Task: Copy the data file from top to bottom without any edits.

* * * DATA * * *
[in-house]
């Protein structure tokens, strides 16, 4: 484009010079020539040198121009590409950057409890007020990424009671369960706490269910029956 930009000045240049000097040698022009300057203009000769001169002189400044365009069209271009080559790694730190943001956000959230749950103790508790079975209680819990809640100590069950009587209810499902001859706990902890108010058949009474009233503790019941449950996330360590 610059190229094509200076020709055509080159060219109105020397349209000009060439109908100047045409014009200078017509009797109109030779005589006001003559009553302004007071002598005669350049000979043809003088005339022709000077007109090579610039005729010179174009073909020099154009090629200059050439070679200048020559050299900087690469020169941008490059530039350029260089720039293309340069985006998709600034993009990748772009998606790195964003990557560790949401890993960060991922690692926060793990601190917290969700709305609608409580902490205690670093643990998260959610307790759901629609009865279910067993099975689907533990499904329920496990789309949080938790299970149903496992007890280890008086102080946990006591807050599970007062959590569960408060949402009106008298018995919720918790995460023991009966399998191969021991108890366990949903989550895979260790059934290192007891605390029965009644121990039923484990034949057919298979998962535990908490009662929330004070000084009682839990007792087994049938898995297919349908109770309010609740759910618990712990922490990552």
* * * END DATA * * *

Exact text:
[in-house]
């Protein structure tokens, strides 16, 4: 484009010079020539040198121009590409950057409890007020990424009671369960706490269910029956 930009000045240049000097040698022009300057203009000769001169002189400044365009069209271009080559790694730190943001956000959230749950103790508790079975209680819990809640100590069950009587209810499902001859706990902890108010058949009474009233503790019941449950996330360590 610059190229094509200076020709055509080159060219109105020397349209000009060439109908100047045409014009200078017509009797109109030779005589006001003559009553302004007071002598005669350049000979043809003088005339022709000077007109090579610039005729010179174009073909020099154009090629200059050439070679200048020559050299900087690469020169941008490059530039350029260089720039293309340069985006998709600034993009990748772009998606790195964003990557560790949401890993960060991922690692926060793990601190917290969700709305609608409580902490205690670093643990998260959610307790759901629609009865279910067993099975689907533990499904329920496990789309949080938790299970149903496992007890280890008086102080946990006591807050599970007062959590569960408060949402009106008298018995919720918790995460023991009966399998191969021991108890366990949903989550895979260790059934290192007891605390029965009644121990039923484990034949057919298979998962535990908490009662929330004070000084009682839990007792087994049938898995297919349908109770309010609740759910618990712990922490990552």